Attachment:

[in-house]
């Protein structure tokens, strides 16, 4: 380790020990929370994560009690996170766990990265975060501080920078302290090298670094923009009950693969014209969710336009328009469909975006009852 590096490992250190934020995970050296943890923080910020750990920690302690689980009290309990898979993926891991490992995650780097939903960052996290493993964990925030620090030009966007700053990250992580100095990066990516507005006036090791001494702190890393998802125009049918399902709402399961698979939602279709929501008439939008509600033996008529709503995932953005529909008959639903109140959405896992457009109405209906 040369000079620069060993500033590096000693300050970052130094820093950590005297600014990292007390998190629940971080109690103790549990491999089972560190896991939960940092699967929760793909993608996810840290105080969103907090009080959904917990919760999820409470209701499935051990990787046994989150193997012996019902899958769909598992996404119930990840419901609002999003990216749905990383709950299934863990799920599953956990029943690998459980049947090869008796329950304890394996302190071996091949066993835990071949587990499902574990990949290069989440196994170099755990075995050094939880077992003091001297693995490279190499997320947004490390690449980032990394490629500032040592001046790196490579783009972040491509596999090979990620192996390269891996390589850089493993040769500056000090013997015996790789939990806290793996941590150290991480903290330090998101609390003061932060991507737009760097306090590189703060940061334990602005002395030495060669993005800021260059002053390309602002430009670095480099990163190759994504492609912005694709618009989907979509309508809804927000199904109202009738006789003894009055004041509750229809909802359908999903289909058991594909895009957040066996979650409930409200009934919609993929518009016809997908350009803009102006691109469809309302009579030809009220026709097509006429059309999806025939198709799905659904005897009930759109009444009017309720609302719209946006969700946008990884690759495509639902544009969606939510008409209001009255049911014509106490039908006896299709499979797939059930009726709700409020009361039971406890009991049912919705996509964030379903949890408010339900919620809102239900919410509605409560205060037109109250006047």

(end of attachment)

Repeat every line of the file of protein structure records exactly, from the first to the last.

[in-house]
């Protein structure tokens, strides 16, 4: 380790020990929370994560009690996170766990990265975060501080920078302290090298670094923009009950693969014209969710336009328009469909975006009852 590096490992250190934020995970050296943890923080910020750990920690302690689980009290309990898979993926891991490992995650780097939903960052996290493993964990925030620090030009966007700053990250992580100095990066990516507005006036090791001494702190890393998802125009049918399902709402399961698979939602279709929501008439939008509600033996008529709503995932953005529909008959639903109140959405896992457009109405209906 040369000079620069060993500033590096000693300050970052130094820093950590005297600014990292007390998190629940971080109690103790549990491999089972560190896991939960940092699967929760793909993608996810840290105080969103907090009080959904917990919760999820409470209701499935051990990787046994989150193997012996019902899958769909598992996404119930990840419901609002999003990216749905990383709950299934863990799920599953956990029943690998459980049947090869008796329950304890394996302190071996091949066993835990071949587990499902574990990949290069989440196994170099755990075995050094939880077992003091001297693995490279190499997320947004490390690449980032990394490629500032040592001046790196490579783009972040491509596999090979990620192996390269891996390589850089493993040769500056000090013997015996790789939990806290793996941590150290991480903290330090998101609390003061932060991507737009760097306090590189703060940061334990602005002395030495060669993005800021260059002053390309602002430009670095480099990163190759994504492609912005694709618009989907979509309508809804927000199904109202009738006789003894009055004041509750229809909802359908999903289909058991594909895009957040066996979650409930409200009934919609993929518009016809997908350009803009102006691109469809309302009579030809009220026709097509006429059309999806025939198709799905659904005897009930759109009444009017309720609302719209946006969700946008990884690759495509639902544009969606939510008409209001009255049911014509106490039908006896299709499979797939059930009726709700409020009361039971406890009991049912919705996509964030379903949890408010339900919620809102239900919410509605409560205060037109109250006047």